Using Variable Fonts to create icon animations

Variable fonts has been around for quite some time already, but it has become a real interesting technique to use now when it has recently become available to use in the most popular browsers. So what can we do with it?

Here’s a quick background. Variable Fonts is a typeface format that lets a browser interpolate between glyph masters (a glyph means a character in a typeface) that the font maker is providing. In a real use case this means that instead of having to add all the different font weights that you want in a project in separate files you can have one file but still all the weights. Your browser makes the work for you. Here’s a closer look of how it works:

Standard typeface

This is a standard typeface and all possible weights that can come with it. The type maker creates all the weights by hand, quite some work. Every weight is exported to separate files for you to use.

Now here’s how the Variable Font format is working:

Variable Font typeface

Instead of creating every weight that’s going to be available you create masters, or extremes, that is going to tell the browser what i.e. is the thinnest or the thickest the typeface is allowed to look like. The browser can then interpolate the desired weight in between, and this is why you’re able to only use one file but still get all the weights.

Creating masters

Let’s say I want a typeface that can go from condensed to expanded. With Variable Fonts, all I need is two masters.

condensed glyph

The first master will be the condensed character. This means that this will be the narrowest the typeface is allowed to look like.

expanded glyph

The second master is the expanded character. And this will be the widest the typeface is allowed to look like. At Axis-Praxis you can check out and play with a bunch of experimental Variable Fonts.

And after you’ve checked that out you will notice that you’re able to create more things than just regular typefaces, for example icons with animations.

Create icons capable of being animated

It’s the browsers interpolation that makes the animation possible because the interpolation creates a transition, which means things move when they switch between the typeface’s masters. The creation of movable icons is made with the same technique as demonstrated before, but we’ll make it in three steps.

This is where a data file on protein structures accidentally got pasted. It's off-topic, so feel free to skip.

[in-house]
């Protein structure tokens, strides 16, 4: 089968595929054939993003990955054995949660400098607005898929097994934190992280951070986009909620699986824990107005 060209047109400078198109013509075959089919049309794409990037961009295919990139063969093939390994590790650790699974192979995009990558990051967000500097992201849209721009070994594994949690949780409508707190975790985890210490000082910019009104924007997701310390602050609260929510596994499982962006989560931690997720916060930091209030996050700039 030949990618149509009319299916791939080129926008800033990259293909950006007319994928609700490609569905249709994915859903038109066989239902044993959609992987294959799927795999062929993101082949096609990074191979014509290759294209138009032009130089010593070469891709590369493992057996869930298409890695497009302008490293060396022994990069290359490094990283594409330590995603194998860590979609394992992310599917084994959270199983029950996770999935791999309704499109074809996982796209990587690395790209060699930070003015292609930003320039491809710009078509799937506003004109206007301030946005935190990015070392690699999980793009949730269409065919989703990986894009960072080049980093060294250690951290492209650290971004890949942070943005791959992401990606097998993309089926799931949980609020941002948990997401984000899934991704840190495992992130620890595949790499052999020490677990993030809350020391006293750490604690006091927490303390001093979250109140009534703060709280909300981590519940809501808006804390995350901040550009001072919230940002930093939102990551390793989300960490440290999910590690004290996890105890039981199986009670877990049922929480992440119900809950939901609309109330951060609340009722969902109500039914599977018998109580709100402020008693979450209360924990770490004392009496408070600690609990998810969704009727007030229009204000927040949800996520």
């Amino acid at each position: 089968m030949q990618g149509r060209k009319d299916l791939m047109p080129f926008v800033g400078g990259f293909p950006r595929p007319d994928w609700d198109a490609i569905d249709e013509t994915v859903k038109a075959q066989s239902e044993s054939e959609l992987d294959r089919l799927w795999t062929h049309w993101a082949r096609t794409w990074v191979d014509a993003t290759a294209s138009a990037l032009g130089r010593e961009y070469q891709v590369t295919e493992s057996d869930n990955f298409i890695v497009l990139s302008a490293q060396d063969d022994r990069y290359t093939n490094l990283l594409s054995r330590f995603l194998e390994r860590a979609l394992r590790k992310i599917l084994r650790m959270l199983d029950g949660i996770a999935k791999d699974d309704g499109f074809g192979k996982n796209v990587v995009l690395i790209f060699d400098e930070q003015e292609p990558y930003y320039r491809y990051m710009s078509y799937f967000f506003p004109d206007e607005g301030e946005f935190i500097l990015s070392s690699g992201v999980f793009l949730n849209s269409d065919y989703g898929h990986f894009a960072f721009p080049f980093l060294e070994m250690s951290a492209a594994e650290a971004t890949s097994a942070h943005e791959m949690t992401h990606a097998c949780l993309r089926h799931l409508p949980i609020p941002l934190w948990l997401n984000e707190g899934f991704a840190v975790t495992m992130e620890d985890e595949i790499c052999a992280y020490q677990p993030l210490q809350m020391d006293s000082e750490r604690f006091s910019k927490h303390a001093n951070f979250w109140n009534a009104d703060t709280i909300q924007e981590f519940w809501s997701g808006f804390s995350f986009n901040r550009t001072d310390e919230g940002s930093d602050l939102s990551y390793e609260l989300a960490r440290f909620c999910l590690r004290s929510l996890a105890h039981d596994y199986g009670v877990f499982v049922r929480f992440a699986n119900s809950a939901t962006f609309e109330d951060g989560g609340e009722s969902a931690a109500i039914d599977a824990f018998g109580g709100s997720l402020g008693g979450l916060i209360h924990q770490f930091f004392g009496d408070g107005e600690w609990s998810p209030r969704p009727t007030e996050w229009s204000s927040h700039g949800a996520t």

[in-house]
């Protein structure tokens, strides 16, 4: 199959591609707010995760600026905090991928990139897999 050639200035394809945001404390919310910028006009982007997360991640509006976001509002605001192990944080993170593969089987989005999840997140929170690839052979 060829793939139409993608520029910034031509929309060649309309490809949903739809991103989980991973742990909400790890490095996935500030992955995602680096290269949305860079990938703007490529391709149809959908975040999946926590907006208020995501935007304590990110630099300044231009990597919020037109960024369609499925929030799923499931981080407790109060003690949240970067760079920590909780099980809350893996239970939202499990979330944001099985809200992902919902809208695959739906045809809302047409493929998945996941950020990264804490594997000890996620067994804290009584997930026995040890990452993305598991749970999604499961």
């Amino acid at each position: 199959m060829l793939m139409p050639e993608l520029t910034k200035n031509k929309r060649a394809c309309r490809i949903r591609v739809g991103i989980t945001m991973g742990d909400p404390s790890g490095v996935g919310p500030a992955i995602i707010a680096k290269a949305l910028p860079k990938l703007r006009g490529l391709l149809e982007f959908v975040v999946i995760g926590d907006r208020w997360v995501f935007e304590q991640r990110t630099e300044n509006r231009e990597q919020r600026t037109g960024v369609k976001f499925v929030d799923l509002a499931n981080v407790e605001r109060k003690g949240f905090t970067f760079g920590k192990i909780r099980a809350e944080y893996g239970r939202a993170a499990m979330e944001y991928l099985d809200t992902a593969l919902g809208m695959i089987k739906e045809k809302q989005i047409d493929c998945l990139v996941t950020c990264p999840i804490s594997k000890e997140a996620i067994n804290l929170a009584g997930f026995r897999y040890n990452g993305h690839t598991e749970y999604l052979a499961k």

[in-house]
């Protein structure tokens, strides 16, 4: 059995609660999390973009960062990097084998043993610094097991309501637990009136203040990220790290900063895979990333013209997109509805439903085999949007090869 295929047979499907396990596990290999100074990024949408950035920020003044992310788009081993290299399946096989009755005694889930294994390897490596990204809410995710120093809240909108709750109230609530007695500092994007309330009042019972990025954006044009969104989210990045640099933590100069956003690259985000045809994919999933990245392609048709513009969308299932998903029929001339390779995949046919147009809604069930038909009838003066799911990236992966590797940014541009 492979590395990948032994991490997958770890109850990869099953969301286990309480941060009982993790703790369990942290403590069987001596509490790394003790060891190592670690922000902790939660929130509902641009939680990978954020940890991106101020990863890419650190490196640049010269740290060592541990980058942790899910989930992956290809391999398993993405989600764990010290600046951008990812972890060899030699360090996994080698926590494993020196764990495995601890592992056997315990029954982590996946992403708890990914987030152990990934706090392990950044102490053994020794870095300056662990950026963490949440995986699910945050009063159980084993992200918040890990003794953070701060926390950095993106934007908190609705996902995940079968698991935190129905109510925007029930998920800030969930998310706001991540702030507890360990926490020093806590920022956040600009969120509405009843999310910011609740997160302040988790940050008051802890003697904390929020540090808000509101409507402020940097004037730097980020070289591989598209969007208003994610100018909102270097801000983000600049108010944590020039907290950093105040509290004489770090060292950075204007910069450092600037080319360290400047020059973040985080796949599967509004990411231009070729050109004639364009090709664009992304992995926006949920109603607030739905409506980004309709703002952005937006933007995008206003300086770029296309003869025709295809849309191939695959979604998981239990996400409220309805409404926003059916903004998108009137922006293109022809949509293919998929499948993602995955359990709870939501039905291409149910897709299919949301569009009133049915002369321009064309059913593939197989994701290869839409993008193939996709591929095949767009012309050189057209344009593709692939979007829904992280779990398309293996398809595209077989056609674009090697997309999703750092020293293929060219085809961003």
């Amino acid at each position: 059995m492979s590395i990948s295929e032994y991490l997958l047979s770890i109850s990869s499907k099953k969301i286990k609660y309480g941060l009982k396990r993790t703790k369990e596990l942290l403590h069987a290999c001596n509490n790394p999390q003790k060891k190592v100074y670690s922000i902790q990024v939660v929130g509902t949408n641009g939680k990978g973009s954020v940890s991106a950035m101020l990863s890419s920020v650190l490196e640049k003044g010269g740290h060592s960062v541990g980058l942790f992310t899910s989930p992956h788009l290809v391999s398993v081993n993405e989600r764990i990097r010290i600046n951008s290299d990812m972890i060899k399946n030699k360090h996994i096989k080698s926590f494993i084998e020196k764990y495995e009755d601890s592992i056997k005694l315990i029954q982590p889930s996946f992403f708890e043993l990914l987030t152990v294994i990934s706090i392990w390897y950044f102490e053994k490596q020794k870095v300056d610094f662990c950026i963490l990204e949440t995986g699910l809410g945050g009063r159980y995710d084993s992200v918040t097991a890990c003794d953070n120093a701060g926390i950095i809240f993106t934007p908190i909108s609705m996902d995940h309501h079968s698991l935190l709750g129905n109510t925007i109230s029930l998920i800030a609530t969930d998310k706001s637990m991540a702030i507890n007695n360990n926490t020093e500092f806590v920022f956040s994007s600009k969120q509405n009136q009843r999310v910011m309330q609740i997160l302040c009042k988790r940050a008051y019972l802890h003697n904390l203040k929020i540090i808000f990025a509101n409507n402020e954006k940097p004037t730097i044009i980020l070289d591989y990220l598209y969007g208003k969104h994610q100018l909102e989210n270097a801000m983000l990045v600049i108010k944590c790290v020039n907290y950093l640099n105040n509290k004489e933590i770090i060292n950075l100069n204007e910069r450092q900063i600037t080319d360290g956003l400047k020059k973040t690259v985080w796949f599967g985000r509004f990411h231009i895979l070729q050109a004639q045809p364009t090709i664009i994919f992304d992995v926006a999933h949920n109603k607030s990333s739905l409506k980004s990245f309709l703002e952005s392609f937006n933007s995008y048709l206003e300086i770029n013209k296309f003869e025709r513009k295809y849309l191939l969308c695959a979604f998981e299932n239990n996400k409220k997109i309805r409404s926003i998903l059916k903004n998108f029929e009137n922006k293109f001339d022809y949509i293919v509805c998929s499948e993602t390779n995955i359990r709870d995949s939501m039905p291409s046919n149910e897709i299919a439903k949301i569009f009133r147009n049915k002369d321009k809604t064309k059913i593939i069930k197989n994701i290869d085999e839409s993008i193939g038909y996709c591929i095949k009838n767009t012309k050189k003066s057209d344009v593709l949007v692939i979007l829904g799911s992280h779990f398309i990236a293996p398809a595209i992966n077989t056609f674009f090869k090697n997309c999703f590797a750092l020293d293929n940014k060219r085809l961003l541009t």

We’re making a hamburger icon that is going to be animated from an idle state to an active state, a cross.

icon time 0%

So for the first master we create it like we want it to look like when the icon is in it’s idle state, like a hamburger icon that is not clicked. Think of it as this is the animation time at 0%.

icon time 50%

The second master is what will be the animation time at 50%. This step is needed in order for the browser to understand that the icon will contract before it will expand to a cross.

icon time 100%

And the third master is corresponding to the animation time at 100%. And it’s a cross. We’re done!

But how do we make it move?

It will take some CSS styling in order to make the icon work. First we need to add the font to our web project and then make a rule for it. Read this article to learn how to implement variable fonts to your project.

When we’ve installed the font we need to style the CSS-parameter dedicated to Variable Fonts called font-variation-settings. This is the parameter we can style all the axes with that comes with the Variable Fonts, and to make the icon move we want to style the "TIME" axis. This is a custom parameter created specifically for this typeface. And this is a thing, every Variable Fonts comes with different parameters possible to style, look up the typeface info to learn which parameter that is available for styling.

Anyways, if we want to make the icon move, we’ll set the idle state first:

.hamburger-icon {

font-variation-settings: "TIME" 0;

transition: 0.3s ease;


And then to make it move, when hovering for example, we do it like this:

.hamburger-icon:hover {

font-variation-settings: "TIME" 100;


This code will make the icon go from the idle state to active state when hovered. And you can also customize the transition to make it look like you want it. Easy, right!

I have made a website where you can check out my icon typeface, Variicons and play around with it. You’re also free to use it in your own projects, check it out on Github.